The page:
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July 5, 2013

Schools to cut spending by $500K

Reductions are part of school budget bailout

HAVERHILL — Superintendent James Scully is developing a list of spending cuts to offset $500,000 the city took back from the schools last week as part of a deal to plug a $1.35 million school budget hole for the fiscal year that ended June 30.

Scully said the deficit was primarily the result of 18 special needs students who moved to Haverhill since August, including one whom has cost the district $329,000 since October. He said the total special education overrun was more than $2 million, but that he reduced the deficit by freezing non-essential spending months ago.

Mayor James Fiorentini and the City Council agreed to cover the shortfall with money reserved for emergencies and other unexpected expenses, but the schools have to give $500,000 back in the new fiscal year.

The agreement also requires the schools to hire an outside company to perform a management audit of school finances and accounting methods, and that the superintendent must provide detailed budget updates on a monthly basis to the mayor and council.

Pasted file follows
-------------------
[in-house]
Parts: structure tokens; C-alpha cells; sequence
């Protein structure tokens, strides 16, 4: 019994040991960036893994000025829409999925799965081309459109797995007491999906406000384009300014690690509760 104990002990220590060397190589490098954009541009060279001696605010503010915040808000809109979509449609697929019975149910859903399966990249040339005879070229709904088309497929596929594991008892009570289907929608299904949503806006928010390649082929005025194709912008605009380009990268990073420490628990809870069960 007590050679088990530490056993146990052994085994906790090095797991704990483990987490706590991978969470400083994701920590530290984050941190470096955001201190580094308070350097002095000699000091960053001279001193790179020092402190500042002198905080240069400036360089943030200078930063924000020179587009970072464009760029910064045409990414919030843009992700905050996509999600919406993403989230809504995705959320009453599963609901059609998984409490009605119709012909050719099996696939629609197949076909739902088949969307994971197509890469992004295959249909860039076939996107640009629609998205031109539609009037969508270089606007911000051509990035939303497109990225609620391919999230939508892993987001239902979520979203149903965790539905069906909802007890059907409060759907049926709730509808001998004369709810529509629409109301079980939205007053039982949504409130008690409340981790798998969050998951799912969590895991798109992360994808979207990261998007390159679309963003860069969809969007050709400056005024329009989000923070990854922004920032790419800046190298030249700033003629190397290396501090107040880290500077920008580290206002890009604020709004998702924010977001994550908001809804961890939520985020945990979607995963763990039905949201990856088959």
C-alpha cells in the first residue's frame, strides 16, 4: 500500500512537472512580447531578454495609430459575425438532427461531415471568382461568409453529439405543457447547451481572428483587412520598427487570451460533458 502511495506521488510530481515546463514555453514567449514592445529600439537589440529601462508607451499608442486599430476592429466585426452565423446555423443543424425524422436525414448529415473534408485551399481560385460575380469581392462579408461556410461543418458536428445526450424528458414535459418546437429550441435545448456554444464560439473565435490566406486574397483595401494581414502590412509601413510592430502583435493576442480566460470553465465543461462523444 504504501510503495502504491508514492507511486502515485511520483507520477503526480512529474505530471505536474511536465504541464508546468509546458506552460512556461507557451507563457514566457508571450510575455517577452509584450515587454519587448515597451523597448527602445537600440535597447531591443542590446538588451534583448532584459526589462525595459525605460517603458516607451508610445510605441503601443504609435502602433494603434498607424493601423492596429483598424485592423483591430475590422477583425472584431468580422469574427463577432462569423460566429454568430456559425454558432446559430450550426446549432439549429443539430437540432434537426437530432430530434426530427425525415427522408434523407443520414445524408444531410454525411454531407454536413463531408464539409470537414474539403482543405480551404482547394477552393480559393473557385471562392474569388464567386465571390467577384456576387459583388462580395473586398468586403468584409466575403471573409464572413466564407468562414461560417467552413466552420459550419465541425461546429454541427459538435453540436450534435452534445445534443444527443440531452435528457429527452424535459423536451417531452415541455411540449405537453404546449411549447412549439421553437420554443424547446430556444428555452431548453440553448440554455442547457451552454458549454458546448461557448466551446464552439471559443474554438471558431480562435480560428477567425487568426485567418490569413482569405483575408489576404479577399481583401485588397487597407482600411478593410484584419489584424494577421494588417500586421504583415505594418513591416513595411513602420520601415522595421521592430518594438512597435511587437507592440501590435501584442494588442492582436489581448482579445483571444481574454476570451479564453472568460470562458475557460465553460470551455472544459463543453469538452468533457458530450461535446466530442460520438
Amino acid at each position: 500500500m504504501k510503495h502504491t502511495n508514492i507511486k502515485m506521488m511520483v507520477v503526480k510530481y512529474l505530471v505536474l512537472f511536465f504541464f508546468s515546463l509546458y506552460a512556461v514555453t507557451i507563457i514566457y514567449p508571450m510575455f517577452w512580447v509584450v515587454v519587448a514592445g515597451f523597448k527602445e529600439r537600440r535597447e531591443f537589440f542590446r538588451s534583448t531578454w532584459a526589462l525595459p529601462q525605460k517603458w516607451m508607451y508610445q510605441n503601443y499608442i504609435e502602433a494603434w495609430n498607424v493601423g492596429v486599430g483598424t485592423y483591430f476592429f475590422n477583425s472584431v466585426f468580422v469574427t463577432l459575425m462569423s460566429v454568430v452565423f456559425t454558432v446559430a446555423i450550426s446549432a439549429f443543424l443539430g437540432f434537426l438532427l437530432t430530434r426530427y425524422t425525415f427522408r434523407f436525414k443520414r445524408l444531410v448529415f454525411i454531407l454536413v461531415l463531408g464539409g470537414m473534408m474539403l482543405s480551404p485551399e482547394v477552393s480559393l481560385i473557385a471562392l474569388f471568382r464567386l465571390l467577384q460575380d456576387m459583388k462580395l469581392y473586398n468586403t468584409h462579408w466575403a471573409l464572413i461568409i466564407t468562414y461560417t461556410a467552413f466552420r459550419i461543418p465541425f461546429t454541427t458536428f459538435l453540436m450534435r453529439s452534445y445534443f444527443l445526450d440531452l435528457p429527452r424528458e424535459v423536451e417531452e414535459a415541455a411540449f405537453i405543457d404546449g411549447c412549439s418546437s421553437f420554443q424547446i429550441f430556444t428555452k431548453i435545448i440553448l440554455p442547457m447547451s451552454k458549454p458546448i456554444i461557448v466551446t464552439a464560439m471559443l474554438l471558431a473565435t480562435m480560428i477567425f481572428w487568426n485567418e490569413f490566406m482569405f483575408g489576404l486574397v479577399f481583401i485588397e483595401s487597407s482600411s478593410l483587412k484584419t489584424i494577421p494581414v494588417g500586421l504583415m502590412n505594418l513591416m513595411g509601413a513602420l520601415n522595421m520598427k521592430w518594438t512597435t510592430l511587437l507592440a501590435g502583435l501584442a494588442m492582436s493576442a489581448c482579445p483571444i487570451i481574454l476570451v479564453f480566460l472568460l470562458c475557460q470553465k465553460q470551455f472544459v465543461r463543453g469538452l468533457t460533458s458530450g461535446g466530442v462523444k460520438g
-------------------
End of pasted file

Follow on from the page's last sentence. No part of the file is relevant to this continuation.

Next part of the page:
Fiorentini said the schools should be able to easily absorb the $500,000 cut because they will be getting more money next year than they expected from the state for special education expenses. Under the so-called “circuit breaker” law, the state reimburses cities and towns 74.5 percent of their special education costs in the following year. That means the schools will eventually get almost three-fourths of their special education overrun back, the mayor said.

Scully said he is targeting a wide variety of small cuts to recoup the $500,000.

The plan includes: not replacing several teacher aides who are retiring; reducing the tutoring rate from $30 per hour to $15; cutting several special education positions and a clerk in the central office; consolidating teaching assignments; renegotiating equipment leases; and delaying a number of maintenance projects. The district also expects to save up to $100,000 by replacing 12 retiring workers with new employees at the bottom of the pay scale, the superintendent said.

Scully said he will submit the final list of cuts to the School Committee for its approval at an upcoming meeting.

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